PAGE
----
Although lauric acid isn’t an omega 3 fatty acid, it is a healthy fat called a medium chain triglyceride which is anti inflammatory like the fats found in salmon and fish.
Avocados are kind of a magical fruit - a living fossil from when wooly mammoths and giant horses roamed North America, and are one of the last remaining plants of it’s kind. In addition, it is a delicious food that lends itself equally well to savory and sweet, and is just visually stunning.
Interestingly enough it isn’t necessarily one of the foods that I advocate as far as its fats (the linoleic acid that constitutes most of its fat makeup isn’t a good fat in and of itself), but it does in practice contain a lot of anti inflammatory properties that aren’t as of yet well understood.
For instance, there’s a study that shows that eating an avocado with a hamburger actually decreases the level of inflammation compared to just eating the hamburger sans avocado (in addition to making the hamburger more gloriously delicious of course!)
In addition, avocado does lower the “bad” cholesterol in the blood (LDL) in the blood and lower the risk of heart disease in overweight and obese individuals.
Magical, right? One day we may crack the mystical properties of the avocado. In the meantime, it’s an excuse to keep eating guacamole and slicing avocado onto your burger.
7. Olive oil
Olive oil contains a particular substances called oleocanthol which actually acts as sort of mild-form of ibuprofen, reducing pain and inflammation. In addition, it may also downregulate the pathways that cause pain and inflammation, acting more like acetaminophen (Tylenol) in that respect. As if that weren’t enough, another compound in olive oil called oleic acid also may reduce inflammation in the body as well.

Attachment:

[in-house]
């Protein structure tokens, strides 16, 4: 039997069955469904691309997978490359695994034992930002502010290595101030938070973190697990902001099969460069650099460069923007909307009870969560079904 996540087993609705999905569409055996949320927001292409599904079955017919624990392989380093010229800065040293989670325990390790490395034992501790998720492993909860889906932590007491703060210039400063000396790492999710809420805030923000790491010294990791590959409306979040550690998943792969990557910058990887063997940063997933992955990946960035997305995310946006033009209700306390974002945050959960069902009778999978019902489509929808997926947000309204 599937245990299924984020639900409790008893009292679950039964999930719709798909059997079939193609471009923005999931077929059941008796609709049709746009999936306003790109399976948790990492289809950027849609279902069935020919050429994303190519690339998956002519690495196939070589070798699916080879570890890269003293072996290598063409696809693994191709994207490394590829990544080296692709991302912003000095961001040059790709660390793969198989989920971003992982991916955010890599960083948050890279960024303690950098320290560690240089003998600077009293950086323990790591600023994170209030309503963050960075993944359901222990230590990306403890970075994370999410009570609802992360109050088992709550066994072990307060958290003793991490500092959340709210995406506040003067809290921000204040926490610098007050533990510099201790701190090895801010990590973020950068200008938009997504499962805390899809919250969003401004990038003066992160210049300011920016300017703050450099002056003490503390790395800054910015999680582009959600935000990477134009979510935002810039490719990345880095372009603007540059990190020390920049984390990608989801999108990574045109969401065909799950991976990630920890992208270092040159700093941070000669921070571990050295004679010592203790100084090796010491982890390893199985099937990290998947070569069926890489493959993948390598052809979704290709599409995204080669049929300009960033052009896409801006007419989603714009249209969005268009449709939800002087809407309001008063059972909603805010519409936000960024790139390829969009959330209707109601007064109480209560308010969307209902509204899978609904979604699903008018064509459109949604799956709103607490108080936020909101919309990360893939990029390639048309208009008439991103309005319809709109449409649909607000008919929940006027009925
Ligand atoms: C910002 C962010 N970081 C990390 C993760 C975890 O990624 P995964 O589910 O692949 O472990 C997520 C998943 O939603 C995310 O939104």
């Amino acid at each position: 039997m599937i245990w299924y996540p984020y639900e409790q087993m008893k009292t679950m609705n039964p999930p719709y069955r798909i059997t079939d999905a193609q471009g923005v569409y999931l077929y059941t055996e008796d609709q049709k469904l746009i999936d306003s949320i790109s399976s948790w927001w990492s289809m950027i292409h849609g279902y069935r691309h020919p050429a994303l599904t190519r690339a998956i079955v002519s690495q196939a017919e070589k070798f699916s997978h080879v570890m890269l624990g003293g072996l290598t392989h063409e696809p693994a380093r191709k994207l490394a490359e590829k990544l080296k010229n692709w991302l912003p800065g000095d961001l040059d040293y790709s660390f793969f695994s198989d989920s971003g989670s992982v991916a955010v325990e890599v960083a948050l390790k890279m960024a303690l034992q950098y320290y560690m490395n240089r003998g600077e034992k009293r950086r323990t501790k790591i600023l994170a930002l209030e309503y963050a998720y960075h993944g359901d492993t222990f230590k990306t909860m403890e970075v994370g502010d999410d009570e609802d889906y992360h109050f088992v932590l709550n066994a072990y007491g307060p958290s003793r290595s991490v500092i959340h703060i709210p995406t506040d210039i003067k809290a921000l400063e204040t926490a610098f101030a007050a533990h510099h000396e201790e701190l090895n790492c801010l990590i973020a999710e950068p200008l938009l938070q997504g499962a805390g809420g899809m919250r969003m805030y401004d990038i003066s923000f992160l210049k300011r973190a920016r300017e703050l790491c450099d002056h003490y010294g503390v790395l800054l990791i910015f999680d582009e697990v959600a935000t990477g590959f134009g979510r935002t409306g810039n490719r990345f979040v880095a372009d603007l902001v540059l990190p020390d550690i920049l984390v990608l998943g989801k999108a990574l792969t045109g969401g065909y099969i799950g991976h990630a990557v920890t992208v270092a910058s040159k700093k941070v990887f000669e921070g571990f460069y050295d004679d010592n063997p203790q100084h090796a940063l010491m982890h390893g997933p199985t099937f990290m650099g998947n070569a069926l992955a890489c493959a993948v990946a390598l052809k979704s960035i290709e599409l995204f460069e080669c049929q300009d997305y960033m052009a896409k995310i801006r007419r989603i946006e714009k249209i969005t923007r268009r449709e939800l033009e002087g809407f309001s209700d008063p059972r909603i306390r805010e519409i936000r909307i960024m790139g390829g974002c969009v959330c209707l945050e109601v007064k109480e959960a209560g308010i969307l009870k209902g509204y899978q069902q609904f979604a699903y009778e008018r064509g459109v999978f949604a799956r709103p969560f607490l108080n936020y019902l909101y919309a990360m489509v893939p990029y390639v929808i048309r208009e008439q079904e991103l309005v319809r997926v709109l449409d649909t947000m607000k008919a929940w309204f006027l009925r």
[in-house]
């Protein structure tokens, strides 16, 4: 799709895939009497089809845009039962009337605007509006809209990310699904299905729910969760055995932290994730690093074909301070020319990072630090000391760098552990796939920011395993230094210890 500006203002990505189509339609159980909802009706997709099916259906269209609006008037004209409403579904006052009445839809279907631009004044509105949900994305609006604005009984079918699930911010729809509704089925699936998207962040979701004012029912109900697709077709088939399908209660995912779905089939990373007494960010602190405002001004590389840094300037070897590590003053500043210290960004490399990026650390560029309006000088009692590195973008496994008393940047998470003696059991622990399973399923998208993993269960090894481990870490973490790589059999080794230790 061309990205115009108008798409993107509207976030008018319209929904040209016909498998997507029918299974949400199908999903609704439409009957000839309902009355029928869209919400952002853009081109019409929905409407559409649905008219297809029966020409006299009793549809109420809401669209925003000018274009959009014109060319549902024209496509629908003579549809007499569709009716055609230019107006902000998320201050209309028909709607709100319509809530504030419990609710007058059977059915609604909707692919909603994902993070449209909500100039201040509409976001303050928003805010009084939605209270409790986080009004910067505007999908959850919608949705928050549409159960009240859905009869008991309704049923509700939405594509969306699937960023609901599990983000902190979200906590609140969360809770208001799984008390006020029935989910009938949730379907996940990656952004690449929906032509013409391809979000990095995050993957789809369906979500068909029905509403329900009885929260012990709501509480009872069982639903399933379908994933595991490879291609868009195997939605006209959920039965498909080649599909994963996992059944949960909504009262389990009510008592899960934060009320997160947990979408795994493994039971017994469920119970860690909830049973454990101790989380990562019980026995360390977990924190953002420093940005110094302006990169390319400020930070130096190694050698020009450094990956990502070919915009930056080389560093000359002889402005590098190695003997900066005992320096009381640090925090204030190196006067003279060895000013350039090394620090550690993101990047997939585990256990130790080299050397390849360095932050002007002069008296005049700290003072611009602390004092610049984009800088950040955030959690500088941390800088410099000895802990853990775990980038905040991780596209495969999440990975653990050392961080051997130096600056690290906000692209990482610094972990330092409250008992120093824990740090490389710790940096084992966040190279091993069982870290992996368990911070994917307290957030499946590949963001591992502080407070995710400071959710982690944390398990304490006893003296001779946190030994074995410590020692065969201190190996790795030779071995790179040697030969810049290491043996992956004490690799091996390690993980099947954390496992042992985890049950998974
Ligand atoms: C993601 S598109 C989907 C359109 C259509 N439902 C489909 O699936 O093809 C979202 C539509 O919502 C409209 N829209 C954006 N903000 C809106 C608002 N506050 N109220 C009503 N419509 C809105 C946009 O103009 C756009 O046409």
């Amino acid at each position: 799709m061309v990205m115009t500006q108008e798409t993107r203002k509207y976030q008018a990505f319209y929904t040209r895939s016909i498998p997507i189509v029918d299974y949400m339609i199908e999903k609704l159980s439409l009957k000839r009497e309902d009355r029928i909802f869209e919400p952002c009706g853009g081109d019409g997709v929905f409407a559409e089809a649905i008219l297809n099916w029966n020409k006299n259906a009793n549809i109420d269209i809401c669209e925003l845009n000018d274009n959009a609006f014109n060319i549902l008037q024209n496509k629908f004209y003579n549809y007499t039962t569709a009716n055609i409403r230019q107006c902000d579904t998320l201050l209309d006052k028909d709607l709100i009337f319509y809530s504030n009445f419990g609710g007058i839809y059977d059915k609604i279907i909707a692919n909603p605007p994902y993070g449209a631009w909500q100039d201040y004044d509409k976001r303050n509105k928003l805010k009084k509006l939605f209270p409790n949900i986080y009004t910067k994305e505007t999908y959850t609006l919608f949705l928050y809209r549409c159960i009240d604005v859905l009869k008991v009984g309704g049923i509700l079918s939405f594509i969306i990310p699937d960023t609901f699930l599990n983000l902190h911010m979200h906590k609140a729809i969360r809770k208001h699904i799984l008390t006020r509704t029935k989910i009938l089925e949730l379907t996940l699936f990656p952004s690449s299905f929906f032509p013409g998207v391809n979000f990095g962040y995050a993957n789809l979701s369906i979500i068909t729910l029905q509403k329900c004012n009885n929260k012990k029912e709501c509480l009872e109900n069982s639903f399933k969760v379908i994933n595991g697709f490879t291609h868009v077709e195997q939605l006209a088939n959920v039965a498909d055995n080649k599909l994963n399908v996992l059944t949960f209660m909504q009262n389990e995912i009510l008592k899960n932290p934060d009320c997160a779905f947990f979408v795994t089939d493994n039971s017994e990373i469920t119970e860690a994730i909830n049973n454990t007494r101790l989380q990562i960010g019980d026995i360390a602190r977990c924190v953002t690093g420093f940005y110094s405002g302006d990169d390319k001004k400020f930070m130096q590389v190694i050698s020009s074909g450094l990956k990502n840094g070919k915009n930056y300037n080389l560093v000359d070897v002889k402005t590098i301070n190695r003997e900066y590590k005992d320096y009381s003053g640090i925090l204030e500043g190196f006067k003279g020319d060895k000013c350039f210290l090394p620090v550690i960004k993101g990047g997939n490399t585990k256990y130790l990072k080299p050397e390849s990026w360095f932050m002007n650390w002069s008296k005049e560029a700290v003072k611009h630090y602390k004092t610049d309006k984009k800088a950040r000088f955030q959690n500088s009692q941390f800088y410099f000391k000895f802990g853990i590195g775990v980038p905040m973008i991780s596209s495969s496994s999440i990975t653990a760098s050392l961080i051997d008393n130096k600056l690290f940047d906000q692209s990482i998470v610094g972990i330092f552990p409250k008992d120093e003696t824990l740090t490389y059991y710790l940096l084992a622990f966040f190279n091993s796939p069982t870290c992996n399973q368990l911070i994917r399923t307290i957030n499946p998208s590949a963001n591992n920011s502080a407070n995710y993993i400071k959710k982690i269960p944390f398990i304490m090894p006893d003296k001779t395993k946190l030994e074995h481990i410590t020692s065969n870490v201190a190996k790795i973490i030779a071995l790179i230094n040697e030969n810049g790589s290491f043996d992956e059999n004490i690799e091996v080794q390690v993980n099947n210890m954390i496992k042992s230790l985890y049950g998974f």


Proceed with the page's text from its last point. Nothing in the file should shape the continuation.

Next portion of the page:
It’s important however, to ensure that you’re getting actual extra virgin olive oil given the 2008 scandal in which it was discovered 70% of all olive oils were actually fake! The olive oils were being mixed with inflammatory seed oils like canola, creating an inferior product. Italian police arrested 23 people for creating fraudulent olive oil - isn’t that crazy? But it also means most likely the olive oil you’re using isn’t extra virgin or even olive oil!
I’ve heard good things about the Kirkland brand of Extra Virgin Olive Oil, but we also like using Olio Santo - a California extra virgin olive oil (famous for being the “good olive oil” per Ina Garten).
Berries are chock-full of many antioxidant compounds that help to reduce inflammation in the body. In particular, the polyphenols and anthocyanins are powerful compounds that are anti-inflammatory - these are also interestingly enough, the compounds responsible for the red, blue and purple coloration of berries.
In this study, strawberries were found to reduce inflammation in obese adults with osteoarthritis causing knee pain, while in another study extracts from goji berries, cranberries and blueberries were able to reduce the amount of inflammatory products.
9. Dark chocolate
Similar to berries, chocolate surprisingly contains a lot of polyphenols (it is a fermented berry to be fair) that have a lot of positive effects on the body.
One particularly interesting effect is that chocolate causes the body to produce a substance called nitric oxide, a naturally occurring substance that causes the blood vessels to relax and prevents heart disease as well as reducing oxidative stress and reducing inflammation.
In addition, chocolate may also improve the gut flora by encouraging the good bacteria like Lactobacillus and Bifidobacterium in the gut, which further helps to reduce inflammation in the gut and nervous system.
Cinnamon has long been known to have good health properties including antifungal activity as well as regulating blood sugar. However more recently its anti inflammatory properties have come to light.
In this study cinnamon was found to have a very powerful effect on inhibiting the markers of inflammation and tissue remodeling, while in another study cinnamon was found to improve rheumatoid arthritis symptoms and markers in women.